Boegel, William J. | Bronze Plaque for Religious Buildings | Extant | Woodside | Religious Building | 1952 |
St. Theresa’s Church remains an imposing presence in this relatively low-rise and residential section of Woodside. The design is traditionally Romanesque with little in the way of modern detailing. The materials used are buff brick with limestone detailing and a tile roof. The interior includes marble and limestone and is completely fireproof. The neighboring school closed in 2005.
Raymond Irrera Associates | Bronze Plaque for Public Buildings | Extant | Queens Village | Public Building | 1952 |
The Queens Village branch of the Queens Public Library features a concrete structure clad in brick, limestone and granite with aluminum windows and doors. Architectural detailing is relegated to the area around the entrance– originally the Seal of New York was featured above the door, but was subsequently removed. When originally built a low decorative fence, most likely of aluminum, surrounded the property. This has been replaced with a tall, imposing iron fence.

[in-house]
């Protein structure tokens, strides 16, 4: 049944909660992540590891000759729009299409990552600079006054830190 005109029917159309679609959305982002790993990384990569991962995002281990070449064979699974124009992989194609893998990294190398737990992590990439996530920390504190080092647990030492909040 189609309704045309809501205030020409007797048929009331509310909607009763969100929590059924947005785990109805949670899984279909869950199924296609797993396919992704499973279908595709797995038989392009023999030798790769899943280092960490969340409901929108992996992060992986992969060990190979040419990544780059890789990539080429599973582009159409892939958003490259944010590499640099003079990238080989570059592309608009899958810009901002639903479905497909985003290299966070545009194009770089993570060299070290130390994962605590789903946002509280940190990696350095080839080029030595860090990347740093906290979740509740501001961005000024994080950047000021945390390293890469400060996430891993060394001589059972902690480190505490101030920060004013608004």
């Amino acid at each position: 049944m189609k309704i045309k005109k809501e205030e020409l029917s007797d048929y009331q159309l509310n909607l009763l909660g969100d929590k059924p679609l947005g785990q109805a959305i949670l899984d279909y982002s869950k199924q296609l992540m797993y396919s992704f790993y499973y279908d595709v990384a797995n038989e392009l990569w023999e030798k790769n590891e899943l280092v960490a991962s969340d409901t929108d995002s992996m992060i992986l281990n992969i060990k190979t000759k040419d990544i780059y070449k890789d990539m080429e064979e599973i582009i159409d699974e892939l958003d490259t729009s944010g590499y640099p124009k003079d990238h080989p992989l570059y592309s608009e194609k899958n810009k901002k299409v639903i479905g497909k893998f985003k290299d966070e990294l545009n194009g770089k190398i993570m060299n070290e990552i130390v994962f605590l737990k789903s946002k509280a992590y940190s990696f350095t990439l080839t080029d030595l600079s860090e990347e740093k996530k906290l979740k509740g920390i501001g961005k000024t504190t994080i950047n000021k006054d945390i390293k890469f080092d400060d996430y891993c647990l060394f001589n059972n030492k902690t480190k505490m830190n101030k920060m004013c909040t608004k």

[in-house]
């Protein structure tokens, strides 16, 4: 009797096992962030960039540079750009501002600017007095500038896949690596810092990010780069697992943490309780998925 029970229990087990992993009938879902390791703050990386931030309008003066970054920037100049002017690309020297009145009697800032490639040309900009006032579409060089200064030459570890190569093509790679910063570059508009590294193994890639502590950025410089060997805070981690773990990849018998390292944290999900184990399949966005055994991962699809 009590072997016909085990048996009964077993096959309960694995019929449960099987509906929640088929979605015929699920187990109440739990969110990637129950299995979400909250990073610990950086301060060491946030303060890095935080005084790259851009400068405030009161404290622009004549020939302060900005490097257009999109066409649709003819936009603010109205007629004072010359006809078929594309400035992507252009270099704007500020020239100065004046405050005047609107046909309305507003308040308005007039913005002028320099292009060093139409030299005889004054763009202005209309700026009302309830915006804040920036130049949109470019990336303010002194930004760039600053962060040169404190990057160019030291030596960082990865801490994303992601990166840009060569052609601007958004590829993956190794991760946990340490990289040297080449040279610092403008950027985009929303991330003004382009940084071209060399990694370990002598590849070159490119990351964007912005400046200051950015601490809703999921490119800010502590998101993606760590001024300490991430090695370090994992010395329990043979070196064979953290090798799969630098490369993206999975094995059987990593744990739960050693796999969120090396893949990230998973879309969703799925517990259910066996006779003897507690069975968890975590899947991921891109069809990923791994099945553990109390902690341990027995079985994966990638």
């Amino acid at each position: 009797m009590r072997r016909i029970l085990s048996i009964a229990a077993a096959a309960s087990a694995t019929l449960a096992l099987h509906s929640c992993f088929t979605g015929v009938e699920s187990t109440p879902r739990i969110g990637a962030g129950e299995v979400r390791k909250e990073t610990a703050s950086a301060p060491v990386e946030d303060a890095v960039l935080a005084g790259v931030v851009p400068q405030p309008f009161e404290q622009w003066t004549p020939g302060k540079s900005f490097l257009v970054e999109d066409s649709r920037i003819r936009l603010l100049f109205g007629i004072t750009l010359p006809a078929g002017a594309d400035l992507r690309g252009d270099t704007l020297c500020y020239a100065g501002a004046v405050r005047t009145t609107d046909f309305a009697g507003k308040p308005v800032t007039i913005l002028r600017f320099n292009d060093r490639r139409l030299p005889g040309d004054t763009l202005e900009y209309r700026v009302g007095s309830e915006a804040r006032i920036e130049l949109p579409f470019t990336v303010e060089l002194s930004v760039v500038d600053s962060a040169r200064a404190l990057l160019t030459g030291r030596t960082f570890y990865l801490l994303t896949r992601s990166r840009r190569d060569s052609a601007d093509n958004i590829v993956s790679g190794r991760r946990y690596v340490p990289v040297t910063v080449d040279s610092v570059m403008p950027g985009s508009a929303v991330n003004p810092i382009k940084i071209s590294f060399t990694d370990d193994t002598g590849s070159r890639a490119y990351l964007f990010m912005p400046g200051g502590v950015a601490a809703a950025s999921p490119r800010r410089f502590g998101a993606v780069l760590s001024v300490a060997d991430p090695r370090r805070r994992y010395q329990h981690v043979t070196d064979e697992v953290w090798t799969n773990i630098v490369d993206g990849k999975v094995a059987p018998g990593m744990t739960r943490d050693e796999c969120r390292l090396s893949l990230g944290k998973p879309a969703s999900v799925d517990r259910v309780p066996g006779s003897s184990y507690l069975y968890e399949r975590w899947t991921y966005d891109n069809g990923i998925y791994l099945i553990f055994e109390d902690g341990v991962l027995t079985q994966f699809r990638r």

Rahman and Astor | Honorable Mention | Extant | Long Island City | Industrial Building | 1951 |
The J. A. Brudermann and Sons building is most likely the smallest building to receive a Queens Chamber award. The size of a small garage, the masonry structure was built for a plumbing supply company. The structure still exists today but has most likely never been noted as an award-winning building by passersby.